Selling multiple pairs of glasses is the area where optometrists have the most to gain. All patients can benefit from an extra pair, be it for sports, hobbies, reading, sun wear or evening wear, but first, we have to come to terms with a very important fact. No single pair of spectacles can fulfill all visual functions. This is a fundamental truth that is underpinned by working distance and posture. Coming to terms with this fact can provide the confidence required to fill multiple prescriptions.
Some people are just naturally brilliant salespersons. Others, like me, have to work according to a plan, or “Begin with the end in mind”, to quote Stephen Covey.
First ‘sell’ yourself
One of the greatest assets a practice can have is a well-trained salesperson that understands the art of identifying the customers’ needs and knows how to proceed to exceed their expectations.
The first aim is to sell yourself. The optometrist plays a large role in this vital step to successful selling during the “transfer of trust” moment. When handing the patient over to you, the instructing/prescription should be very clear. “Yolandi, Mr. Jones will need your help in finding a frame for his new multifocal. He also needs to decide between an office lens for computer work or a single vision computer pair. Please tell him about the current sunglass promotion too.”
When greeting a customer, bear in mind that it is not what you say or how you say it, but how you make them feel that counts. “Good morning Mr. Jones. Please come with me. I am going to show you the options available to ensure that your frames are perfect for your prescription and not only look good but are comfortable too. Tell me, what you do not like about your current frame?”
Remember, the rewards of selling are directly related to the effort you put in. If you enjoy what you do, you will do more of what you enjoy!
Establish the REAL need of the customer
Asking a patient to complete a lifestyle questionnaire while waiting to see the optometrist, provides a solid platform for multiple sales. This sets the stage to link their activities to the best optical solutions.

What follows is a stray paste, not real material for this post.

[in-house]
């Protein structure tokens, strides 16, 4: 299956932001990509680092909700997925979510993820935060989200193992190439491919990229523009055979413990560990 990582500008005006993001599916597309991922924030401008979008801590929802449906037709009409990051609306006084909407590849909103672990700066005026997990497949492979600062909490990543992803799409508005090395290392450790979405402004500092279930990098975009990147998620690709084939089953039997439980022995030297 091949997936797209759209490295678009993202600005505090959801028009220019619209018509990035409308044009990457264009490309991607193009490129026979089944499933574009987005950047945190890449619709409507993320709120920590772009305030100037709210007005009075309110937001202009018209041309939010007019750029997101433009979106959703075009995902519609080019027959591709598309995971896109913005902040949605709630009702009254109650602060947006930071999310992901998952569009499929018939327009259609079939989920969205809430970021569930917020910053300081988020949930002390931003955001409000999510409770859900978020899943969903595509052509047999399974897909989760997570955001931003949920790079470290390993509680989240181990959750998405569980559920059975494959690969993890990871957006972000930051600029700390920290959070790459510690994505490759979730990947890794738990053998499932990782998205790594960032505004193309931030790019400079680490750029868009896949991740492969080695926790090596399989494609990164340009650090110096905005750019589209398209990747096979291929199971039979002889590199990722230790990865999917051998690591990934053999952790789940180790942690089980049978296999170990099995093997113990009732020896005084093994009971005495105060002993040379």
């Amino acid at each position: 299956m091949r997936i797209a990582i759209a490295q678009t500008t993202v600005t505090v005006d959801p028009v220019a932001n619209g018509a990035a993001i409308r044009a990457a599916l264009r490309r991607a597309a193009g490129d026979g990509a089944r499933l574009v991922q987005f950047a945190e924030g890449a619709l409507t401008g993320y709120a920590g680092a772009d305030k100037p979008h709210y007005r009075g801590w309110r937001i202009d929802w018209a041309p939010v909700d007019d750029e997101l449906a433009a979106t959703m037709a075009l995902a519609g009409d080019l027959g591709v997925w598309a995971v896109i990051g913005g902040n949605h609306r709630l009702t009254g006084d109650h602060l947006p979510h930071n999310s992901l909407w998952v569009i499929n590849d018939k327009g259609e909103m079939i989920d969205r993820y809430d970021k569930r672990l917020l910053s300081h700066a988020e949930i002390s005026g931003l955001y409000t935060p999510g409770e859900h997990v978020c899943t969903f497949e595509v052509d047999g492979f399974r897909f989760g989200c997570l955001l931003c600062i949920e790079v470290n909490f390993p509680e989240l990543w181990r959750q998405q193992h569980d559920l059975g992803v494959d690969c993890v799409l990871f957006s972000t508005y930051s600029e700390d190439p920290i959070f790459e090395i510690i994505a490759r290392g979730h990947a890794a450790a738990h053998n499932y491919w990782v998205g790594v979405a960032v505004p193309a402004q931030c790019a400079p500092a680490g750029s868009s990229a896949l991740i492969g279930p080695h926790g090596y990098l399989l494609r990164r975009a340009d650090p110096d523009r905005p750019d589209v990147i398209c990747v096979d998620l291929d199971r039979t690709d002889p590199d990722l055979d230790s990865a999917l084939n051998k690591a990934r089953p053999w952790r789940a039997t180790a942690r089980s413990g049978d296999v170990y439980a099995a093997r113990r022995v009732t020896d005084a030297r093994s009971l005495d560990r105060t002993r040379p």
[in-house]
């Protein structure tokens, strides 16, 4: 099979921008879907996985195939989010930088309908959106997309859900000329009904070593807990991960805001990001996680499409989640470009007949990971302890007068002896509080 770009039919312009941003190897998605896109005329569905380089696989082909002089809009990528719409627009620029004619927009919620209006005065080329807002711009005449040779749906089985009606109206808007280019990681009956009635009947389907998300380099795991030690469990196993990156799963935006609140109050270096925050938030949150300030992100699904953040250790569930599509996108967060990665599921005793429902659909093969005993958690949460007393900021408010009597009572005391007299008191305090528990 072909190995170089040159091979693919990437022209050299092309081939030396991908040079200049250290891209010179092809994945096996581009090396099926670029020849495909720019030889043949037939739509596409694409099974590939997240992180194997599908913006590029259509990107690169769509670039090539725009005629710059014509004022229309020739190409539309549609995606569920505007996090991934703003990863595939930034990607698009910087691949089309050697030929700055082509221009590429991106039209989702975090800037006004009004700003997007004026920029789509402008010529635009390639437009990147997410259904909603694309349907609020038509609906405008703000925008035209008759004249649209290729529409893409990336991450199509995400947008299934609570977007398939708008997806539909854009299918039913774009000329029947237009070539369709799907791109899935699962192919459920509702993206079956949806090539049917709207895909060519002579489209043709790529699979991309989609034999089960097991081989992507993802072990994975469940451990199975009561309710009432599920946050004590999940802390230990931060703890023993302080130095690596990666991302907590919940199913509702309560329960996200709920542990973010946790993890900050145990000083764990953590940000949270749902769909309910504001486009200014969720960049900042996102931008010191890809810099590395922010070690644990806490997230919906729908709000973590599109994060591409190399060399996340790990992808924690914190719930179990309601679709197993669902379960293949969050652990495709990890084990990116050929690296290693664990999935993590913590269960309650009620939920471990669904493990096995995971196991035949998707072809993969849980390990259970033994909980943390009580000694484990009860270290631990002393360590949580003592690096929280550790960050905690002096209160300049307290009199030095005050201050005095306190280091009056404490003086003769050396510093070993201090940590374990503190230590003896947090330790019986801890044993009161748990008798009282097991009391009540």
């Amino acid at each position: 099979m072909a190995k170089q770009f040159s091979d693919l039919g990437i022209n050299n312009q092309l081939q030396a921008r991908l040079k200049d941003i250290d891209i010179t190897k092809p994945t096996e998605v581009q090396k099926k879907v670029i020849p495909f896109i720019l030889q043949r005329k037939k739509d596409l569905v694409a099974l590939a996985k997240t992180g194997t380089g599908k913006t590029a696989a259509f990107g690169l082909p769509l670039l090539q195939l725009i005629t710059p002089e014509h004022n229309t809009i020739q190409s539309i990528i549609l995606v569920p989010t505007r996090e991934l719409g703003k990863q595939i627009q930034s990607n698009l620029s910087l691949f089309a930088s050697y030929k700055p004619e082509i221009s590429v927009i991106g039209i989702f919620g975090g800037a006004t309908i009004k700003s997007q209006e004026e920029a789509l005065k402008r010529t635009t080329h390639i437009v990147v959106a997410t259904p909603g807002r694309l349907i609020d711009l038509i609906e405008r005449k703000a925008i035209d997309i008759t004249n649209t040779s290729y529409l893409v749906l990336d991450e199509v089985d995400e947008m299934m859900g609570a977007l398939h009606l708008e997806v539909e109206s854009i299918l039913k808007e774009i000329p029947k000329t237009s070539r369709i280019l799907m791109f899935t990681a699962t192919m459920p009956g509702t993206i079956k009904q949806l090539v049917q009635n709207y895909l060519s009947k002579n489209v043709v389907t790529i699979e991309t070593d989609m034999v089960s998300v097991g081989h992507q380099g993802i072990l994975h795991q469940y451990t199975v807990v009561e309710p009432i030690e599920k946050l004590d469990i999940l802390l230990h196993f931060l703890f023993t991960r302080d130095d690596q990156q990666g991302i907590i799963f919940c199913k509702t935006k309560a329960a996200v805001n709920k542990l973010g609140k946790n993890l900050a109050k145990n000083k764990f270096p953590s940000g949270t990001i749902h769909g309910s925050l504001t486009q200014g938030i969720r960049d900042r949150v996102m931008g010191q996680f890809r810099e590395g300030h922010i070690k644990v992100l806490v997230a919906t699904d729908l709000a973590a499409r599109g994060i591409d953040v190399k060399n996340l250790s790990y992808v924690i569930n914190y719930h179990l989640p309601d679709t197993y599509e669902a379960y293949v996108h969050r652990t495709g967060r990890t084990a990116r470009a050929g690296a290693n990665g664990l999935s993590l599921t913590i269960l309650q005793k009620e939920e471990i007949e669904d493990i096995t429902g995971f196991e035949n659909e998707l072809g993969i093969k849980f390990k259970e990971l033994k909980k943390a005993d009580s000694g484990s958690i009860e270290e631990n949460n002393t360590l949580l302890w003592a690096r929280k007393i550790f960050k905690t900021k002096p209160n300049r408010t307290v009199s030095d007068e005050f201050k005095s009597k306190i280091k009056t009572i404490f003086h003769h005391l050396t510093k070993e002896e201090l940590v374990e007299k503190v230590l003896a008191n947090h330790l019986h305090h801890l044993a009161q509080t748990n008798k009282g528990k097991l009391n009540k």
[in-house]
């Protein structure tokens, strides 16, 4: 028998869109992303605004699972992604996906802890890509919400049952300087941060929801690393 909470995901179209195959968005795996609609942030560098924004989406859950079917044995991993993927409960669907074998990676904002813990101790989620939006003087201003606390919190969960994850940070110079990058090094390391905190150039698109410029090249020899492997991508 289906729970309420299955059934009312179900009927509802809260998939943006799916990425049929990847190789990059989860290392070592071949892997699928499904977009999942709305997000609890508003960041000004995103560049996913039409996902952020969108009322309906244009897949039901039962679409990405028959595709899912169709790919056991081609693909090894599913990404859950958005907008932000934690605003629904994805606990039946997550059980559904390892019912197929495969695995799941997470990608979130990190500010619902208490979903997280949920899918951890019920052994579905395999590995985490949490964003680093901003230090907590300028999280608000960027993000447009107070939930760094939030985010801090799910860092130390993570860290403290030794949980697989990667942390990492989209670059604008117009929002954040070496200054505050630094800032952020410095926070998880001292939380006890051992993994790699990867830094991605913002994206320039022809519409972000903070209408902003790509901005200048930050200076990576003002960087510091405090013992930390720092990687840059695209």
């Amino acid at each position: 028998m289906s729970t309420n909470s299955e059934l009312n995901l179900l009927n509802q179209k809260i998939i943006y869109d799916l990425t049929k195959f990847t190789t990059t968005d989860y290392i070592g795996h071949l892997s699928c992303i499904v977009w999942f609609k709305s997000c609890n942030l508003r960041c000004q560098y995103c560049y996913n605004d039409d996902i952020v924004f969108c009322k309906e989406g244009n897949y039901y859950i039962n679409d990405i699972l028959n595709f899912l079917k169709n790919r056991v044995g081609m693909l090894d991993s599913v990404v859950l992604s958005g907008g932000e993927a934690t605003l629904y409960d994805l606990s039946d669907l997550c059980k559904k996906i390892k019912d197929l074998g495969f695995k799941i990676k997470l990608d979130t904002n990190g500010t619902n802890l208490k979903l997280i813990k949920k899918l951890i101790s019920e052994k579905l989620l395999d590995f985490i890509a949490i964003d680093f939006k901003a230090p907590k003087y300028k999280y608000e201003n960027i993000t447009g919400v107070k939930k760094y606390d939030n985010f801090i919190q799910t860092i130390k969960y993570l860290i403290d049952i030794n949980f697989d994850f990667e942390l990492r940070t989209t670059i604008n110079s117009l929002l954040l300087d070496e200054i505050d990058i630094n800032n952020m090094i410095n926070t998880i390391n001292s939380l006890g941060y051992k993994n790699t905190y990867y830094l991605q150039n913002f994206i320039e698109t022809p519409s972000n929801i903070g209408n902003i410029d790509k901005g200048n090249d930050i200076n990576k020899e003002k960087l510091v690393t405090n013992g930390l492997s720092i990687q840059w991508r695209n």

Please tick the appropriate boxes:
I currently wear:
▢ Contact lenses
Please tell us about yourself:
▢ I spend a lot of time outdoors
▢ I have trouble seeing at night
▢ I am uncomfortable with the weight and/or thickness of your glasses
▢ I am very light sensitive and glare bothers me
▢ I participate in active or competitive sports
▢ I have trouble with close work while reading
▢ I have trouble with close work while working on the computer
▢ My current eyewear does not meet my work and recreation needs
I use a computer ______ hours per day
I drive ______ hours per day
I own ______ pairs of glasses
I own ______ pairs of sunglasses
When it comes to fashion, I consider myself:
▢ Very fashionable
▢ Fashion-conservative and prefer a classic, trendy style
▢ I value and recognize quality brands
▢ I believe my eyewear should make a statement
▢ With all this information at hand, you are ready to start your sale.
Ways of ensuring a second pair sales opportunity
Whilst there are many economic reasons for slow sales, the two reasons that carry most blame are the poor customer service and failure to suggest multiple pairs. The main reason why we are not selling multiple pairs is that the person making the sale is afraid of mentioning it!
The basis of success with second pairs lies in ensuring that the patient understands the need for the second pair as well as the advantages it holds.
The optometrist’s mission statement usually goes something like this: “It is our mission to provide the highest quality affordable eye care by informing and educating our patients about everything that will restore, maintain or enhance their vision.” Do we really? Of course, it is impossible to accomplish that mission by providing just one pair of spectacles. In the scope of almost anyone’s lifestyle, one pair of spectacles is a fairly large compromise to the promise of “total quality eye care”.
Imagine the potential of tapping into the large numbers that didn’t purchase more than one pair. No need for additional advertising, new equipment or more help. After all the increased profits will come from the patients who are already in your store being handled by the help and equipment that are already in place.